U.S. Markets closed

'You tell me': China ambassador stumped on who aids Trump on trade

Guardian staff and agencies
  • Cui Tiankai says other diplomats in DC face same problem
  • Economic adviser Kudlow says China talks ‘unsatisfactory’
Donald Trump’s chief economic adviser, Larry Kudlow, a former free trader who now follows the official line. Photograph: Nicholas Kamm/AFP/Getty Images

China’s ambassador to the US said on Sunday he and other diplomats in Washington did not know which advisers Donald Trump turns to when forming policy on trade.

Cui Tiankai was asked on Fox News Sunday if he thought the president is guided by moderates or hardliners.

“You tell me,” he replied.

“Honestly, I’ve been talking to ambassadors of other countries in Washington DC and this is also part of their problem.”

Diplomats, Cui said, “don’t know who is the final decision-maker. Of course, presumably, the president will take the final decision. But who is playing what role? Sometimes it could be very confusing.”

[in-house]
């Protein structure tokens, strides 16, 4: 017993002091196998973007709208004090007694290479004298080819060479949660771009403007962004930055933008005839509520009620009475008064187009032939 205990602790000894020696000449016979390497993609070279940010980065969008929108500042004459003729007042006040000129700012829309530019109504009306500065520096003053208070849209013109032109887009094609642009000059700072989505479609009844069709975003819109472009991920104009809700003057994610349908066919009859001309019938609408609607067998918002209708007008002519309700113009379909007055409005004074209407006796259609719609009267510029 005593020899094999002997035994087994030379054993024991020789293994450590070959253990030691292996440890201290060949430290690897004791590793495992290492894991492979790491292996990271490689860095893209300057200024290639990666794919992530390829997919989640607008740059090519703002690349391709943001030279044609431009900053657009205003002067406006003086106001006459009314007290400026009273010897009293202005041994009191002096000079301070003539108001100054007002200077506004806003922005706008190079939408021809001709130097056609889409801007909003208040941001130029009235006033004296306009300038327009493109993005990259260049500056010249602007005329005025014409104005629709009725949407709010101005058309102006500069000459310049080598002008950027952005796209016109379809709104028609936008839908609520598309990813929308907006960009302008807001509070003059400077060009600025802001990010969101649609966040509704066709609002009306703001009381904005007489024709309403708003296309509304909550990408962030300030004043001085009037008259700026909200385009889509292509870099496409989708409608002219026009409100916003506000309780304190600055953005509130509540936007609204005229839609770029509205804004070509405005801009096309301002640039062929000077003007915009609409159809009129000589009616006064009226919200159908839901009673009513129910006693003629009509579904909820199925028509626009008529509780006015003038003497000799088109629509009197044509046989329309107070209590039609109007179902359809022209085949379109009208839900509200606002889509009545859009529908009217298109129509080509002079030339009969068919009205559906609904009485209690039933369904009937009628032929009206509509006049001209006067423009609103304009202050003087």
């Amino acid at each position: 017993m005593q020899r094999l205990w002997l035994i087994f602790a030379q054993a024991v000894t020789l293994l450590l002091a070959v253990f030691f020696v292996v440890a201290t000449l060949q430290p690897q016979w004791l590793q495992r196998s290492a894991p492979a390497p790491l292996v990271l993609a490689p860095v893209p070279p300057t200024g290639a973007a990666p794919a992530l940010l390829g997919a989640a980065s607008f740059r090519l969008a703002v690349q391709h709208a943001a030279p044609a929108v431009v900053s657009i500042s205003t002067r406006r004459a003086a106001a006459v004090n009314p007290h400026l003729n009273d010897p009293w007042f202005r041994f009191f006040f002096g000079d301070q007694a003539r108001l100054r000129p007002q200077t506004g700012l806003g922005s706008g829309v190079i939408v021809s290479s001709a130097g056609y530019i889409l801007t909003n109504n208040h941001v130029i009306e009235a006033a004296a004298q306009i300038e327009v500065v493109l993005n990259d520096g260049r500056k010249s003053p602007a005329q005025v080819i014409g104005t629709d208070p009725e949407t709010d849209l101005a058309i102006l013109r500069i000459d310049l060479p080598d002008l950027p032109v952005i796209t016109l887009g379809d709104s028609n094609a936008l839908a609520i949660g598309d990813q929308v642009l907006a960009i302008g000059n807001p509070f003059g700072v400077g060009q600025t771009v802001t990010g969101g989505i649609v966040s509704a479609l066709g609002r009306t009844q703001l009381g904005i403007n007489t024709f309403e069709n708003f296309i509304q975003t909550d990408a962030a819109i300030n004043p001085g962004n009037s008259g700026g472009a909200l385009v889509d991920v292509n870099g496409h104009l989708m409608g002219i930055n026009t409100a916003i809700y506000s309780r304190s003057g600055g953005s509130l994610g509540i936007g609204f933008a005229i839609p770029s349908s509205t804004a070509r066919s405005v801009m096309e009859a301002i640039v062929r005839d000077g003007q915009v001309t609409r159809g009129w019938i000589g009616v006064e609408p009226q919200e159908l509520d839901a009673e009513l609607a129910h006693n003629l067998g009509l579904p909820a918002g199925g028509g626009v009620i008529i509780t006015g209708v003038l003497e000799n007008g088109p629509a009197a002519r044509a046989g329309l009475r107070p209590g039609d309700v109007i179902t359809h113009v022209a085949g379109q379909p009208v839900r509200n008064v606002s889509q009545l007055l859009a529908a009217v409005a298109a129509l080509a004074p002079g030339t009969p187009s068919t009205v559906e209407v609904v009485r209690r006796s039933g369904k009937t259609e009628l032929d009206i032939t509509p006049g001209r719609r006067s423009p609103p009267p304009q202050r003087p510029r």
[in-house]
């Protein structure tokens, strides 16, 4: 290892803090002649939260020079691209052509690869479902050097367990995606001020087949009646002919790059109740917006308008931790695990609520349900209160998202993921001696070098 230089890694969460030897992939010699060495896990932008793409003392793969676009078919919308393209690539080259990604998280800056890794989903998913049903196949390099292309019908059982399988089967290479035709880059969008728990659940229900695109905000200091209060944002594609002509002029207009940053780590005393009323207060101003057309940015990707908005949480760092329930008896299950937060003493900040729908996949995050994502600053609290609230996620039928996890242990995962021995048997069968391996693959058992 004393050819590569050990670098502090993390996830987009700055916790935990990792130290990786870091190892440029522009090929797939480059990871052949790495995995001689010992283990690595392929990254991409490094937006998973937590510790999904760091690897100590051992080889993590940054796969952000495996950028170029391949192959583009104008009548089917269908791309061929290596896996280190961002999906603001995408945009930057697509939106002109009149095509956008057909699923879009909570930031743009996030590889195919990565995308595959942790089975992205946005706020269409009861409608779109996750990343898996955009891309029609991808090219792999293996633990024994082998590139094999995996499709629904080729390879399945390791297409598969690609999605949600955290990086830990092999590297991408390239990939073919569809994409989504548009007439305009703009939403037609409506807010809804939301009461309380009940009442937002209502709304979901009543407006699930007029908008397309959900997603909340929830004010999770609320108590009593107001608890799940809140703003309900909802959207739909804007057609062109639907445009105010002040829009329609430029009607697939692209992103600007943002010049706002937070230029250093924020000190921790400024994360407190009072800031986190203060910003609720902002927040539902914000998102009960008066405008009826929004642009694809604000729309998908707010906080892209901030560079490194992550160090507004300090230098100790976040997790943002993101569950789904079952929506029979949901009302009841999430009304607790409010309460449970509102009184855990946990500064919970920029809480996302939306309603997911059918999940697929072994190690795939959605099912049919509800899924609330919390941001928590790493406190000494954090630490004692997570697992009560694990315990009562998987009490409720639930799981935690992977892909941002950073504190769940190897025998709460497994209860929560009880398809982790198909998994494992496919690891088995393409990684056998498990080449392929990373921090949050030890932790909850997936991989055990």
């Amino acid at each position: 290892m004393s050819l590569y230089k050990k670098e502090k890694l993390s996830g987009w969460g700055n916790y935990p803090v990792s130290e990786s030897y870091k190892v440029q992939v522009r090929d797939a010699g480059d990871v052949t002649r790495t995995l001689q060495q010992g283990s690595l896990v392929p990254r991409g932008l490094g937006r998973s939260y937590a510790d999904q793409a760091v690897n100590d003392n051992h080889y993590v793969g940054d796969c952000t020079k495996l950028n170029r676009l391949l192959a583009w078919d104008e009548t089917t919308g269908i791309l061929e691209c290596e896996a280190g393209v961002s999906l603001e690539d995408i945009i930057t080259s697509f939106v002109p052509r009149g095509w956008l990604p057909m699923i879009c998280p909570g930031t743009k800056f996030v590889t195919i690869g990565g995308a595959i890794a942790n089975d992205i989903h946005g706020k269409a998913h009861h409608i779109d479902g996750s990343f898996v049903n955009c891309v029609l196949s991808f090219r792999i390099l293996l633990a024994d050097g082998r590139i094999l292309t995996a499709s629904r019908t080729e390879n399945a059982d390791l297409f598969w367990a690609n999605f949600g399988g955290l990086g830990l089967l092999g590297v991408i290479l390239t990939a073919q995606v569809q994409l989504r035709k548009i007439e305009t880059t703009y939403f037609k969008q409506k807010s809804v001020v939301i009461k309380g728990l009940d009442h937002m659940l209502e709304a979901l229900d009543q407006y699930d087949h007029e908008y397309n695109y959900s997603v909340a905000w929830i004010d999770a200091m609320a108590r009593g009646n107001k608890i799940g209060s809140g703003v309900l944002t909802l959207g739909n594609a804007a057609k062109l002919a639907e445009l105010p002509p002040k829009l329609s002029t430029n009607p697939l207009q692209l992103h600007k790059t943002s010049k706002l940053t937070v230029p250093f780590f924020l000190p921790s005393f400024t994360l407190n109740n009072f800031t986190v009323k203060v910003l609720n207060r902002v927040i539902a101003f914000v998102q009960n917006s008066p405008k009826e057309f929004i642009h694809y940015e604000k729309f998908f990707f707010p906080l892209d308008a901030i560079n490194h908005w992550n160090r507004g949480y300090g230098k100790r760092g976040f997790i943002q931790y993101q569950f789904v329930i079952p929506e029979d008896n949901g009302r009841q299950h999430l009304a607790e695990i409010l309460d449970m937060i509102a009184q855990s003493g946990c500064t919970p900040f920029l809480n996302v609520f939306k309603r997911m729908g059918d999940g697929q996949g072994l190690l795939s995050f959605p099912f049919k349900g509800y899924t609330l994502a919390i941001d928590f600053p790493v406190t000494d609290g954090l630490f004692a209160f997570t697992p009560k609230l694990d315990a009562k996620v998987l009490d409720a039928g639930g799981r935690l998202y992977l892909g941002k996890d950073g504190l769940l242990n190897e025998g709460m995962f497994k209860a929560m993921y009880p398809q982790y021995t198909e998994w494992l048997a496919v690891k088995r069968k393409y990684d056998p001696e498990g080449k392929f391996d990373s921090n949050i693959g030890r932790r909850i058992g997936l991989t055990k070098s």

Cui could have sought the advice of another guest on the same show, Trump’s chief economic adviser, Larry Kudlow, a former free trader who now follows the official line.

Asked if the US and China were on the brink of a “cold war”, Kudlow told Fox he had been “very involved in the trade talks with China”. He could have spoken for Cui too when he added: “Those talks have been unsatisfactory.”

Confrontation with Beijing has long been central to Trump’s worldview, particularly since Steve Bannon, a fierce China hawk, advised on White House policy.

Bannon is gone from Trump’s orbit but another key aide, director of the Office of Trade and Manufacturing Policy Peter Navarro, is a tariffs hardliner and ultra-loyalist who seems to have the president’s ear.

Speaking to Bloomberg in March, he said: “My function really as an economist is to try to provide the underlying analytics that confirm [Trump’s] intuition. And his intuition is always right in these matters.”

In a column published by Fox this week, Navarro linked policies meant to protect US businesses to the emergence of China as a major military threat.

The US trade representative, meanwhile, is Robert Lighthizer. Politico said this month he was implementing “a clear but ultra high-risk battle plan to smash China”.